Retirement can be a confusing time in a person’s life.
Besides new exercise regimes and attempts at savings accounts, from a legal perspective, the new year is the perfect impetus for tackling life’s perennial to-do list.
As people live longer, the retirement population grows and health care costs climb, long-term care is a critical component of family financial planning.
While most estate planning focuses on physical property, like your home, and liquid assets, such as investment accounts, retirement plans can actually make up a large portion of one’s estate. Due to the specific tax rules governing these assets at death, you must plan carefully to ensure these funds are integrated properly into your estate distribution plans and tax savings strategies.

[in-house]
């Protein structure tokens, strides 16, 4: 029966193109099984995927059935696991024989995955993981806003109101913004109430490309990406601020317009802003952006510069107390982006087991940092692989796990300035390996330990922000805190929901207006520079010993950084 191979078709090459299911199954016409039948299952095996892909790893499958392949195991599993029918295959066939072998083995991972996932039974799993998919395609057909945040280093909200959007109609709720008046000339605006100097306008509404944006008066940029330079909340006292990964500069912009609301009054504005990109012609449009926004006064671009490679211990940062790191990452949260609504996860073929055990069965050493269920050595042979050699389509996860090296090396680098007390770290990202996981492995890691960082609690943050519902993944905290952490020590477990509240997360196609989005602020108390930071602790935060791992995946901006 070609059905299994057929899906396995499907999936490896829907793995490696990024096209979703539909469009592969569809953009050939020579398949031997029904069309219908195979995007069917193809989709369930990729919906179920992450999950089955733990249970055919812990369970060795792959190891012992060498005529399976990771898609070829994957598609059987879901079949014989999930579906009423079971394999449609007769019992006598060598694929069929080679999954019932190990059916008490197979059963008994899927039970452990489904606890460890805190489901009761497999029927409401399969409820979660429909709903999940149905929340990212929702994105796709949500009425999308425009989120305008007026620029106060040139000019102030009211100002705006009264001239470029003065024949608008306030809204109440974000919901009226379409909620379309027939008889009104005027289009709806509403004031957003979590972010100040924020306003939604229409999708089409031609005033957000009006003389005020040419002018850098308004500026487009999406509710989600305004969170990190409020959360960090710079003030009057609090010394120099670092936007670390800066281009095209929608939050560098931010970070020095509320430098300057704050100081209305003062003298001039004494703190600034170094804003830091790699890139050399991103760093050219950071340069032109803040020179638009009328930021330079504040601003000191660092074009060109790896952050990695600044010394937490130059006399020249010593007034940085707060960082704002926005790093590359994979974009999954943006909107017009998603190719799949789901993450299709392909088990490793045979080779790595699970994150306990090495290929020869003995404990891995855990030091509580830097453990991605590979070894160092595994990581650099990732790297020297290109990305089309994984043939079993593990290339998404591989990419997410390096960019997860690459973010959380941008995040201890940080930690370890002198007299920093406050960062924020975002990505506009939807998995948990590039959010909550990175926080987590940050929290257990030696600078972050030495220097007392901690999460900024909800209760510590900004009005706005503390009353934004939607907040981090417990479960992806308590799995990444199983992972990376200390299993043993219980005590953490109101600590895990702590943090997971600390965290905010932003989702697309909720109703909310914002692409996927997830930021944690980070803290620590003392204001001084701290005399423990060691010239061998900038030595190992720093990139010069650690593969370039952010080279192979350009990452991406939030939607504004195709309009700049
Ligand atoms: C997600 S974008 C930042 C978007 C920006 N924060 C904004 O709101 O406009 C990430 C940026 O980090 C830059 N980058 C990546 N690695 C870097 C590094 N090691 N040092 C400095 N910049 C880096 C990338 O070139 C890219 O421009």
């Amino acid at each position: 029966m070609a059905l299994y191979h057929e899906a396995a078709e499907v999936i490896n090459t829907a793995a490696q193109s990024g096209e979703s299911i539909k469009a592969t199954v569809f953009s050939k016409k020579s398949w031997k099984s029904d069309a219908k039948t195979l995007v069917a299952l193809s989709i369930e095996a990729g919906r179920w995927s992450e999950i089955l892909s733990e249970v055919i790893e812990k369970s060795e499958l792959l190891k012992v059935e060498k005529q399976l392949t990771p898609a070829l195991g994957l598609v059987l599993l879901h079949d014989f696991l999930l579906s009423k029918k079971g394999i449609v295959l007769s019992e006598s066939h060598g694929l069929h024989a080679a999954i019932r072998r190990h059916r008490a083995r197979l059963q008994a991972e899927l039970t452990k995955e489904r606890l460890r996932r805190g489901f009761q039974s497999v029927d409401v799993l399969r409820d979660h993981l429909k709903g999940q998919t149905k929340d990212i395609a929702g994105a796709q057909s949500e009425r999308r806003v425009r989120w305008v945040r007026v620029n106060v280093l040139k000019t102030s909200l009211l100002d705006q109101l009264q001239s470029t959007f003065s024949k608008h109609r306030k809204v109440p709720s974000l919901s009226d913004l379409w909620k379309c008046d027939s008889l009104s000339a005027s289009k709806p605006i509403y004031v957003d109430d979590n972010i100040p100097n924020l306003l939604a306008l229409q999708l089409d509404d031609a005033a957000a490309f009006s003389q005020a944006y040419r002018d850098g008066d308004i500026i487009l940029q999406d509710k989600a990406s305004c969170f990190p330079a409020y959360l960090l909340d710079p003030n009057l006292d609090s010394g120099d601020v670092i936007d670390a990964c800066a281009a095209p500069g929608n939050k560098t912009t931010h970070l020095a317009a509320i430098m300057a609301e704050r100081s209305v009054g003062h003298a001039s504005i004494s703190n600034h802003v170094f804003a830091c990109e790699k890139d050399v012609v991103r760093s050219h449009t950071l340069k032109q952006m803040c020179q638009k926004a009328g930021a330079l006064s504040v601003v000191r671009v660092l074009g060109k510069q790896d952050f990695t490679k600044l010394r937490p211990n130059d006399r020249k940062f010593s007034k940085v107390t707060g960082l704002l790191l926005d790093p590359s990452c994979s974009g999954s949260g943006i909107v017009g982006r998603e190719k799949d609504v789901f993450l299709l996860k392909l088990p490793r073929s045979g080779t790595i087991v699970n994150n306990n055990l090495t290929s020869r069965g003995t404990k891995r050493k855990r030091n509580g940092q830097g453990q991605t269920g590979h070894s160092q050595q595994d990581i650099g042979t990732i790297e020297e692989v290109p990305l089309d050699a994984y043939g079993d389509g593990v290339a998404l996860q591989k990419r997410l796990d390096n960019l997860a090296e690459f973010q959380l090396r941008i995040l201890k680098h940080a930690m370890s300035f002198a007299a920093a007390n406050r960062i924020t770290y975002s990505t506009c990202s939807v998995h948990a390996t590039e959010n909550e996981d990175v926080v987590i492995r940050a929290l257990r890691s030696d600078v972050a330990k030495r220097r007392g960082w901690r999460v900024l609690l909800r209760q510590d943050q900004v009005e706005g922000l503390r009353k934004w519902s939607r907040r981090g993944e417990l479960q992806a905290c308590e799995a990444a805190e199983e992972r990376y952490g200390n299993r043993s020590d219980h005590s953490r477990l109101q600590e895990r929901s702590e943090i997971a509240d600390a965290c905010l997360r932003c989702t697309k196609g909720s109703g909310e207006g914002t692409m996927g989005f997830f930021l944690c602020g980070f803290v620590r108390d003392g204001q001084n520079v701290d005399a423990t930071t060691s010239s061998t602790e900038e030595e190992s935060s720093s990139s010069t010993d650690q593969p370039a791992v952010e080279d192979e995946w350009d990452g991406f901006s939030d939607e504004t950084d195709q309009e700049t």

You have reviewed multiple drafts of your Will, Trust, Living Will and Financial Power of Attorney, attended multiple meetings with your attorney, discussed the final distribution of your assets, selected your Executor and Trustee and finally executed your estate planning documents. So, you must be done, right?